Up until the year 1996, those who received personal injury settlements, whether it be emotional or physical were considered tax-free. However, since then, the laws have changed. Typically, physical injuries and sickness is not taxable and does not need to be reported on your tax return. However, if you deduct medical expenses on any previous tax return, the money in which you deducted is then considered taxable. Also, any attorney’s fees that are related to a financial settlement because of physical injuries or physical sickness will also be regarded as non-taxable.
Claims for Emotional Distress or Mental Anguish
If you received a financial settlement because of emotional distress or mental anguish – this could also be tax-free. In this case, the mental anguish or emotional distress was related to the injury or sickness, and this would be titled as medical. However, if you have a claim for emotional distress or employment discrimination, but you did not receive any injury, then any settlement you receive would be taxable.
Are Punitive Damages Taxable
It is rare to receive punitive damages resulting from a personal injury claim. However, if you do receive punitive damages, these situations are taxed differently. With financial settlements received from punitive damages, the money in which you receive is not for compensation. Instead, it is intended to punish the at-fault individual.
Punitive damage settlements are not compensatory, including receiving punitive damages in a personal injury claim that is subject to be taxed. If you do not include this income on your income tax form it can cause other troubles in the future. When reporting this income, you will need to enter the amount on your 1040 Form as “Other Income.”
Is Property Damage Taxable
Typically, property damage settlements are not considered to be taxable. The IRS states that if you lose value in your property, and it is less than the basis of the property, then the settlement is not taxable. This is done to help lower the basis from the property by the sum of the settlement.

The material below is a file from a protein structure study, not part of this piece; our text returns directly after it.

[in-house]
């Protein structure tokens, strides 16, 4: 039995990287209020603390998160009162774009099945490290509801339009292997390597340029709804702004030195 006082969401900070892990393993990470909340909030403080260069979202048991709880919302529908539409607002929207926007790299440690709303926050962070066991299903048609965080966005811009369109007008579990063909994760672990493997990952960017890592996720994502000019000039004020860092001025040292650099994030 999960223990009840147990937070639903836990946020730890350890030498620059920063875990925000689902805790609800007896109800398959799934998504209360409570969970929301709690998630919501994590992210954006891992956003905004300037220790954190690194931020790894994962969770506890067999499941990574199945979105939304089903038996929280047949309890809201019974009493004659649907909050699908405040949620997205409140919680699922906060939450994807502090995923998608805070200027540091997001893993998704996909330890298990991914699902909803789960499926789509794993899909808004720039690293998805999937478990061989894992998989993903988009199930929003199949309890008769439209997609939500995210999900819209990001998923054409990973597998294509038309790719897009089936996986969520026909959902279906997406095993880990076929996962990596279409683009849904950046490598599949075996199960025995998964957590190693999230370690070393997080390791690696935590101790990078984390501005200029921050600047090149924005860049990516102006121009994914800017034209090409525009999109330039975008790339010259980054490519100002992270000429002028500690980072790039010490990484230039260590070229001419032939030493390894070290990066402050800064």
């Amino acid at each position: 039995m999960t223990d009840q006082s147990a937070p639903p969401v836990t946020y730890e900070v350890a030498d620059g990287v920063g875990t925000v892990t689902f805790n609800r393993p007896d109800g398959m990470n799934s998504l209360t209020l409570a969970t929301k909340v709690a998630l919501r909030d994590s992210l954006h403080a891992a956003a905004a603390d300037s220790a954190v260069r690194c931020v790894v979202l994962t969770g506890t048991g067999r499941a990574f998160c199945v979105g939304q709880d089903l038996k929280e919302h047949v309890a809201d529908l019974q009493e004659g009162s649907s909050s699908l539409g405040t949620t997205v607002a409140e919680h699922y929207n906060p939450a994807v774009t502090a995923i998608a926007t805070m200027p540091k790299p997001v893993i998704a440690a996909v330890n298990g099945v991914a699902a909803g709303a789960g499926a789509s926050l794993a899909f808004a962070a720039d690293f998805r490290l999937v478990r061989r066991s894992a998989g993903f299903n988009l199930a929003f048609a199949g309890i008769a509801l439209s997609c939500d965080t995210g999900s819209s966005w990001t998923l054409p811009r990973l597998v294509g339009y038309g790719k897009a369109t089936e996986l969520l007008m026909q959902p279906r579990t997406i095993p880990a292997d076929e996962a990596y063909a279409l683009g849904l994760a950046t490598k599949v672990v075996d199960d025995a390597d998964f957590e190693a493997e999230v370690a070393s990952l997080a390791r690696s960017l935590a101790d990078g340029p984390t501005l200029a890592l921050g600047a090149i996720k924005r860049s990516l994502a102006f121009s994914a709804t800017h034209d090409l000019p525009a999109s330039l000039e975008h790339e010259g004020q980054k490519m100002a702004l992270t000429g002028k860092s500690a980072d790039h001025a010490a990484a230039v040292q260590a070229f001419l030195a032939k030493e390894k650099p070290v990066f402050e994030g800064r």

What this means is if your settlement is more than the basis of your property, the rest of the settlement is considered income.
Compensation for Lost Business or Income
Lost business or income in a personal injury case is considered nontaxable. This refers to the 26 U.S.C. § 104(a)(2) and Commissioner of Internal Revenue v. Schleier, 515 U.S. 323, 329-30 (1995). However, if the injuries are based on emotional distress, a verdict or settlement from loss of wages or business income can be taxable on the Federal level.
How Can a Personal Injury Lawyer Help with Taxes
After receiving your settlement, it is important to know if your settlement is subject to any taxes. There can be cases where you can recover for multiple causes of action against differing parties. It is important to have the release and/or settlement statement account for which amount is for personal injury and which is for non-personal injury. An experienced accident lawyer can make sure that the settlement is detailed properly to ensure you have the least tax burden from your personal injury settlement. When a personal injury case is taken to trial and a verdict is reached the judge and/or jury get to award the damages and can have a tax impact on how much money you ultimately end up with. The bottom line is working with an excellent Pennsylvania Personal Injury Attorney can help ensure you take the most money home after your injury case is resolved.